Ingrid Hu

September 2013 / Maggie’s Culture Crawl

Thanks to a_zero environmental architects who took part in Maggie’s Culture Crawl, I joined this all night charity walk that lasted 7 hours.

Walking through London overnight is a strange sensation. Contrary to hiking in mountains, you take in large scale manmade structures / spaces over a time and distance that is a lot longer than normal, and after a while you start to question whether humans are really good at building an ‘environment’.

I lived in a concrete jungle before, so this is not a reaction against the built environment. It is an observation that layers of history, labour, and thoughts that have shaped London, seem to have all flattened into a single backdrop during this walk, and Londoners on a Friday night seem to be flattened to become part of that backdrop too.

I led a short course in the summer which looked at re-adapting a design response to a city, in this case New York, to a London context. Characteristics of a city are often described by well-known landmarks, cultural icons, historical references and local customs. To take the students into the heart of the city, I organised walks by two Londoners who kindly accepted my request and took the students around places that they live, work, and hang out.

What makes these walks special, and a human experience, is that the first hand experience which allows students to form different, authentic opinions, and more meaningfully the opportunity to interact with locals who have things to say about the place they live in.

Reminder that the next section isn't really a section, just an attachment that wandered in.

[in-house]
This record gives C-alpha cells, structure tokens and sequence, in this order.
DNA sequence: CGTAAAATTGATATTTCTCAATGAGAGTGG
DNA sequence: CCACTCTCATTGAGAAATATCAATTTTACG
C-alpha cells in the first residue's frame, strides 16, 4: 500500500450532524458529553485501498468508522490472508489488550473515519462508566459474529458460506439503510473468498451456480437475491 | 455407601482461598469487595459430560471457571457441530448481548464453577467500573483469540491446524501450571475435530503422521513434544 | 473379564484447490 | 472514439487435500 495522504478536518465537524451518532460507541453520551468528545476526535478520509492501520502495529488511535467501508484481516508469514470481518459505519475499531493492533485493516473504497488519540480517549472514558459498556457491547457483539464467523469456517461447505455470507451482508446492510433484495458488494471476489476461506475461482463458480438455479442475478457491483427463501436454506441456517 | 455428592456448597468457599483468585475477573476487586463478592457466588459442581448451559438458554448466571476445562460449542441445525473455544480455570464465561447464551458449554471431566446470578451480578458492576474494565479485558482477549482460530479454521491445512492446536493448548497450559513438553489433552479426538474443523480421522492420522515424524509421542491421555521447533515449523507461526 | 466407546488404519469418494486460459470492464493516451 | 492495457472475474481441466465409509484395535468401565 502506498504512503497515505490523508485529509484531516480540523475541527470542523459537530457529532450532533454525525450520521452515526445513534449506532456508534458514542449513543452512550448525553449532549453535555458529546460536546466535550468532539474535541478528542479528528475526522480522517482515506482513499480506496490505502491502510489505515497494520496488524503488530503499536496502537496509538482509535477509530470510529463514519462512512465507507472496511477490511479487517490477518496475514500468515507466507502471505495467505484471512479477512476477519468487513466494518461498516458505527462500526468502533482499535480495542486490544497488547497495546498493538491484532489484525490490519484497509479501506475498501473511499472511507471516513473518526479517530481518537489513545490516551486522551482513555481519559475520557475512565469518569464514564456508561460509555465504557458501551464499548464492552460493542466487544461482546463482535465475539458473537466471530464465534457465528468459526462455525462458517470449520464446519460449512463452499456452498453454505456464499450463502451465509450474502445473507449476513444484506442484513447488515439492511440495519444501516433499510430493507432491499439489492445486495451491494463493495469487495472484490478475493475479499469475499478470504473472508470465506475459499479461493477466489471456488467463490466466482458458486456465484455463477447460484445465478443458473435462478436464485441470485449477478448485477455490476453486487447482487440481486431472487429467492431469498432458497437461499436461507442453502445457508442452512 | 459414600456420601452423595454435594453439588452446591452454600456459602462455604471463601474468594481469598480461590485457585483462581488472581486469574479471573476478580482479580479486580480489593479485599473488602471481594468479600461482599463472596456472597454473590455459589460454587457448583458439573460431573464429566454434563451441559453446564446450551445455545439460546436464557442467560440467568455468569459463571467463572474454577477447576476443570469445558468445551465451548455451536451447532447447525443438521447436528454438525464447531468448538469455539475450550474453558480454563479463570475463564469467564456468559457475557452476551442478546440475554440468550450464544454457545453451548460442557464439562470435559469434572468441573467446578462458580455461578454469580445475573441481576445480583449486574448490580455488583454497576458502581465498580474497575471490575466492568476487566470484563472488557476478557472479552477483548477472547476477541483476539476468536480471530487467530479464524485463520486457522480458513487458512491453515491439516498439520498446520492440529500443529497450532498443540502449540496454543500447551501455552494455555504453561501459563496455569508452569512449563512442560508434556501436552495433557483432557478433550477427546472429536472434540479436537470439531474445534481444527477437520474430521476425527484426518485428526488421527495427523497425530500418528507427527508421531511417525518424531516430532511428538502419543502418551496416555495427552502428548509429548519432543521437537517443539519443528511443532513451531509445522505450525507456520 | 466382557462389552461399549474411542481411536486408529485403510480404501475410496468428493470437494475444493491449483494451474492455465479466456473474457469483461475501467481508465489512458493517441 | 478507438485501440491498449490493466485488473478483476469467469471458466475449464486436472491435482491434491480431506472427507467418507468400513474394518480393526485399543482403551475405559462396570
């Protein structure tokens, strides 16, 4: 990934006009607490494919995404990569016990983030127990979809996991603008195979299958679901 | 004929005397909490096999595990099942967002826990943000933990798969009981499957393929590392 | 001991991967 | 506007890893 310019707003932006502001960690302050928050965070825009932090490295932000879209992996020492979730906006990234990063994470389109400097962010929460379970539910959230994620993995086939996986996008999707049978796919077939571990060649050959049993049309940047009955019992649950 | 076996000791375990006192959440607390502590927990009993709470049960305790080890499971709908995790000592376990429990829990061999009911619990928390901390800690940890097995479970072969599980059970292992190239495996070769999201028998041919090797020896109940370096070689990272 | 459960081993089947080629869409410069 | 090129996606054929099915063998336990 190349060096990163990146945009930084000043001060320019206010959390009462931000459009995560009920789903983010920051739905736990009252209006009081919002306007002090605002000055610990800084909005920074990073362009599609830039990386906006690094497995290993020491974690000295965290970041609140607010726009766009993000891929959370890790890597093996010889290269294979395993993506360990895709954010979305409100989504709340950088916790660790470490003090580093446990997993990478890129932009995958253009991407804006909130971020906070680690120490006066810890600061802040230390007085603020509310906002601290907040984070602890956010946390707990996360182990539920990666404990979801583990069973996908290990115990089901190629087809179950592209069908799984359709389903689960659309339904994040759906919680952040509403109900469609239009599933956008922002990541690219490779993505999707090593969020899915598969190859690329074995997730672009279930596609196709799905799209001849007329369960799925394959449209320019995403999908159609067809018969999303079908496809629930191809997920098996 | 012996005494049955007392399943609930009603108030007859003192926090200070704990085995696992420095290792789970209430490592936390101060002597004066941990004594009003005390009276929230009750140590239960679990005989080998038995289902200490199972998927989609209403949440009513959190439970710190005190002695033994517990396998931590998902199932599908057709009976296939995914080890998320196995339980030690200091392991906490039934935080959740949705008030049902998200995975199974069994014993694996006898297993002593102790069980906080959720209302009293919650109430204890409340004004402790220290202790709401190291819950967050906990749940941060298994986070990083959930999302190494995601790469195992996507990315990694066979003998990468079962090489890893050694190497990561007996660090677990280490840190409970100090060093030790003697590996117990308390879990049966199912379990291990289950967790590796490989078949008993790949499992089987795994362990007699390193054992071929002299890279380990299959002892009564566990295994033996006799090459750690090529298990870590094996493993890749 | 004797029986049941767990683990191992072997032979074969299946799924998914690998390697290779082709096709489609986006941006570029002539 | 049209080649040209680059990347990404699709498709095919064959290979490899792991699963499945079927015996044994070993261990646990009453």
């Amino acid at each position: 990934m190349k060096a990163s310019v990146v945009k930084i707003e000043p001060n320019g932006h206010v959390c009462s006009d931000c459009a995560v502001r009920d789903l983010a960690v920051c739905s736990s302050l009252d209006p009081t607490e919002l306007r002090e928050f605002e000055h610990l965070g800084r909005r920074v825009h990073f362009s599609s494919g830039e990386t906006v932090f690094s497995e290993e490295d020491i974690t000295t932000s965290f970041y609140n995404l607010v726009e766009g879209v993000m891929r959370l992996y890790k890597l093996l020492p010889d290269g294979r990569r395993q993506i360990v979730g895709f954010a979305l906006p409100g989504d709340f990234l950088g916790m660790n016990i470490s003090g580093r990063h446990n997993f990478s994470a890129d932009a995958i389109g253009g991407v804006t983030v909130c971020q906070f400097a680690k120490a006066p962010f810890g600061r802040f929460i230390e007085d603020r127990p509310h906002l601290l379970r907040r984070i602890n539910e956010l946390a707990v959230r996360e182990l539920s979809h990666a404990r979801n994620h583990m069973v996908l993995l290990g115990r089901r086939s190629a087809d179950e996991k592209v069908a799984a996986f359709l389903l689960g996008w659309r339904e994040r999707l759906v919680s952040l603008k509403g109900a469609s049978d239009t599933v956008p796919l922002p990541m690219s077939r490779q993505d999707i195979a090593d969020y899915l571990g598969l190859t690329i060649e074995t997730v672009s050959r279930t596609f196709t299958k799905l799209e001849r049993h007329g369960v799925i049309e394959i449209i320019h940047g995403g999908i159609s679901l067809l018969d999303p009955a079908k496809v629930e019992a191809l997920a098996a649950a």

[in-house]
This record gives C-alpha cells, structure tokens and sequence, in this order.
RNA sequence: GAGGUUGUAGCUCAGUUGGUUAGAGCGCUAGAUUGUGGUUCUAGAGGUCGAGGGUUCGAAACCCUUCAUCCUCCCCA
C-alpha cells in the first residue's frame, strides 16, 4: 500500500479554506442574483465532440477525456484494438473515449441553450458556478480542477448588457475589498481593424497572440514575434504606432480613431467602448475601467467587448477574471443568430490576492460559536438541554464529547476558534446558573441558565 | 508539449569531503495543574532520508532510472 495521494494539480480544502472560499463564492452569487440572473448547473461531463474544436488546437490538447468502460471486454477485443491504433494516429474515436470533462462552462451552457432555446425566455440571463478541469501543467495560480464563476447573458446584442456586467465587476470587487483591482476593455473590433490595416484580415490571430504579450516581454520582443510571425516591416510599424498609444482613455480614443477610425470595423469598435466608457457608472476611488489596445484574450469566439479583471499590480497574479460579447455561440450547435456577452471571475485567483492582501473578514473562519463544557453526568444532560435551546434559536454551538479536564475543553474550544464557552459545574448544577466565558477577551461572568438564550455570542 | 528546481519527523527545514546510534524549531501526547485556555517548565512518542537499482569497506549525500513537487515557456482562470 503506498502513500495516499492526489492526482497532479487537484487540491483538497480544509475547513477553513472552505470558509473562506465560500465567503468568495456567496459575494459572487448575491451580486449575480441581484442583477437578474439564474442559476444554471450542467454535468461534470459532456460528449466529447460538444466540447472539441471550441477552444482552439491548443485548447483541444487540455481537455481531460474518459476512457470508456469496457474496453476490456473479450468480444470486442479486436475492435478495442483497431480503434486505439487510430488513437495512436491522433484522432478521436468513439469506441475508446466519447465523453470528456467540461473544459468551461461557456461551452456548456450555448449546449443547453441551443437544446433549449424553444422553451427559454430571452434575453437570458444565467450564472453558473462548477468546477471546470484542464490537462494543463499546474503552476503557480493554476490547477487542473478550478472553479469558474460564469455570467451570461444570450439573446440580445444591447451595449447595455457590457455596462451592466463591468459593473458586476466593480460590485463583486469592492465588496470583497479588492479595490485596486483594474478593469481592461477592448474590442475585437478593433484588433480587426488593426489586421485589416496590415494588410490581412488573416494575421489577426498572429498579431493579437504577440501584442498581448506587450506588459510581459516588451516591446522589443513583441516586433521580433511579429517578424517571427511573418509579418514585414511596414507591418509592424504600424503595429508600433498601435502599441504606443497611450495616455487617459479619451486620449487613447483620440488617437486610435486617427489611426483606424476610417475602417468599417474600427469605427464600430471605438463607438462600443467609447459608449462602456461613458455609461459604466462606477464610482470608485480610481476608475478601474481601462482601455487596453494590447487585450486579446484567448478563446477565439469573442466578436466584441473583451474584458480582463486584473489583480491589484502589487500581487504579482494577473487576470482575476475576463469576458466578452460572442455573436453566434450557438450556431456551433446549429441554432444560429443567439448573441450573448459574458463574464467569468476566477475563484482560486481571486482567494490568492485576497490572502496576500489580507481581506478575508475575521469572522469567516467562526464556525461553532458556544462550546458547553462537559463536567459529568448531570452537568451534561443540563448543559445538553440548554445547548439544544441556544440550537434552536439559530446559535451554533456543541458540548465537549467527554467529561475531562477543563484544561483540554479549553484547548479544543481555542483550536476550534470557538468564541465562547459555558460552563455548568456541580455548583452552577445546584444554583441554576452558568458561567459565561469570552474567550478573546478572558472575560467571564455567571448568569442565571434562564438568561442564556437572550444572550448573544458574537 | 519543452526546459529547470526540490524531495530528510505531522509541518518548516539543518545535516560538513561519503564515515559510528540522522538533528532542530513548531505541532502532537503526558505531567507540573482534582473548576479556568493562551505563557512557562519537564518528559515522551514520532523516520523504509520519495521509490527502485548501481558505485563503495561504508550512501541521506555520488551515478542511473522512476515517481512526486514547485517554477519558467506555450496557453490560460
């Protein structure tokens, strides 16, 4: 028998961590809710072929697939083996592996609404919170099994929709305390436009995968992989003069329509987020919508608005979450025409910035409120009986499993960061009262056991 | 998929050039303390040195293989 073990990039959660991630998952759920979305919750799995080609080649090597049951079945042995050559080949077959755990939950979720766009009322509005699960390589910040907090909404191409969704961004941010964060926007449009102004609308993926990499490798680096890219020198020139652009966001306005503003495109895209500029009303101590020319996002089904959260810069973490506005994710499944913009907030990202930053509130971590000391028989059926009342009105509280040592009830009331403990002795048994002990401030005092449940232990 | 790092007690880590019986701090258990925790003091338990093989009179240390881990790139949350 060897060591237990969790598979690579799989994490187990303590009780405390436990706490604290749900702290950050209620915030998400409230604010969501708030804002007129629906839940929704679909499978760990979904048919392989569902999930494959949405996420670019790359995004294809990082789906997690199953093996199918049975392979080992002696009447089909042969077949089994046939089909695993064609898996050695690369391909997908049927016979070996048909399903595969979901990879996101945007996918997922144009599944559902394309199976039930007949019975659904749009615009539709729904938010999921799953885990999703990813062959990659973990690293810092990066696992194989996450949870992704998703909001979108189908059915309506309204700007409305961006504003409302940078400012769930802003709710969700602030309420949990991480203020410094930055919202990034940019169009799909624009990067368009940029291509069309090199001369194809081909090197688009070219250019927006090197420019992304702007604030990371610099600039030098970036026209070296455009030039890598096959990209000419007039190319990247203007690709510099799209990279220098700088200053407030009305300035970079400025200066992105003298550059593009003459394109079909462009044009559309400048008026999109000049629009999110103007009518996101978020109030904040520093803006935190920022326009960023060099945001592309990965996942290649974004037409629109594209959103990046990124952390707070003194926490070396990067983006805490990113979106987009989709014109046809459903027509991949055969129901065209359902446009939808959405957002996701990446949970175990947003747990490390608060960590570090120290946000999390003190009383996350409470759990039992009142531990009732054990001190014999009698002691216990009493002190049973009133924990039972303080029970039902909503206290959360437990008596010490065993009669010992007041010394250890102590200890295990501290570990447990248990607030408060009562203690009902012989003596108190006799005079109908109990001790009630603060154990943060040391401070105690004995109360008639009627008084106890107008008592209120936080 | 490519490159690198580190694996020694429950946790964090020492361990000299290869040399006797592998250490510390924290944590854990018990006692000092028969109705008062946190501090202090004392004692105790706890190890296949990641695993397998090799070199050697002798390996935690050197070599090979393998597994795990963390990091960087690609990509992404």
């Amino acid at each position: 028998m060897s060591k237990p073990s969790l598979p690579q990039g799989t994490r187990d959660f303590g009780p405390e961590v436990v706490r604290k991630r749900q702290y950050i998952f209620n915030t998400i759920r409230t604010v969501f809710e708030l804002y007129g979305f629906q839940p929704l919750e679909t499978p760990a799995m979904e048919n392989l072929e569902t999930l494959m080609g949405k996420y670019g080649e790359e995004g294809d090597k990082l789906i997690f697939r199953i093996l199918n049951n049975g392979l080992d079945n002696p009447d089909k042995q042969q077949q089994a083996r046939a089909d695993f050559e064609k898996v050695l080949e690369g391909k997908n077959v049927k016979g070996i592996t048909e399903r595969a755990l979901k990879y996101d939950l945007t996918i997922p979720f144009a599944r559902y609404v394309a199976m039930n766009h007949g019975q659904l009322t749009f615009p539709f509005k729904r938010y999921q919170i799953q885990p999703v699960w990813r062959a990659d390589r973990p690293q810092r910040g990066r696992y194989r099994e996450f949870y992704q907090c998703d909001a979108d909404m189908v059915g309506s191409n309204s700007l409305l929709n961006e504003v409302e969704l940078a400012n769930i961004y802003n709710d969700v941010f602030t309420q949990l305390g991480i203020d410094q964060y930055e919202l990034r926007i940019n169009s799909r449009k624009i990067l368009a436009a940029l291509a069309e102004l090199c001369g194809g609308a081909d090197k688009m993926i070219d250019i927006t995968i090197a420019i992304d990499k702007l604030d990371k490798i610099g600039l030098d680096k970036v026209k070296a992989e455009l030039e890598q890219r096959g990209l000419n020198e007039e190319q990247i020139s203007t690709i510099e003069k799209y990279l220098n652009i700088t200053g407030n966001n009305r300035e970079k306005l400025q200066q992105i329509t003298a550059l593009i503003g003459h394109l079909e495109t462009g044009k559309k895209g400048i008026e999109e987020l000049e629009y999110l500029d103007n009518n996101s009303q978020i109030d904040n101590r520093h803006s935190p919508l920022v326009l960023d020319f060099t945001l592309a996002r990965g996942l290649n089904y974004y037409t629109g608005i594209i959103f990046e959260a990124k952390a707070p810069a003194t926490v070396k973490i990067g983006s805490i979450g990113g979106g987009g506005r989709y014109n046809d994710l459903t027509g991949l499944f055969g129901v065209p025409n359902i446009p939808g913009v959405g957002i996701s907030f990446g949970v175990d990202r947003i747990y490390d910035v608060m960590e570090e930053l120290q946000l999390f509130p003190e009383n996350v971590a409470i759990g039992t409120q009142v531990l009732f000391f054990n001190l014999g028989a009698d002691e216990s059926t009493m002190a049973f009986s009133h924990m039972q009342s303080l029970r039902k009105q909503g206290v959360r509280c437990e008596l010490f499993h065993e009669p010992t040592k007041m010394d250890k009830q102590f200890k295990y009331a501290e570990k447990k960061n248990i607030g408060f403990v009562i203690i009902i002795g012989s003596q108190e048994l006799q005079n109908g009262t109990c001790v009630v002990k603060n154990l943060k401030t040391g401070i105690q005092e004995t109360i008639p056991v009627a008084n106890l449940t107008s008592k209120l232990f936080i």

Similarly, the most touching aspect throughout Maggie’s Culture Crawl is the participants, both those who walked and those who prepared, sign-posted, cheered along the way. If the same all night walk takes place somewhere else, I hope it carries the same message – it is not about London or the special places we get to visit in the middle of the night, it is about people who are willing to step out from the backdrop together for a meaningful event. One sees a very different London with these people in the foreground. One of the most vivid moments is an elderly man, walking slowly with his walking stick…

I am also impressed with the creativity at various rest points. It reminds me of promenade performances. The tree with hanging apples, for example, is a magical touch, and I would like to think that there is as much joy in the preparation as in the receiving end. But all praises go to the ingenious polarised glasses that turn lights at a distance into heart shaped glows.


To end the ramble, it feels appropriate to keep remembering and sharing this quote from Susan Sontag:

‘Compassion is an unstable emotion. It needs to be translated into action or it withers. The question is what to do with the feelings that have been aroused, the knowledge that has been communicated.’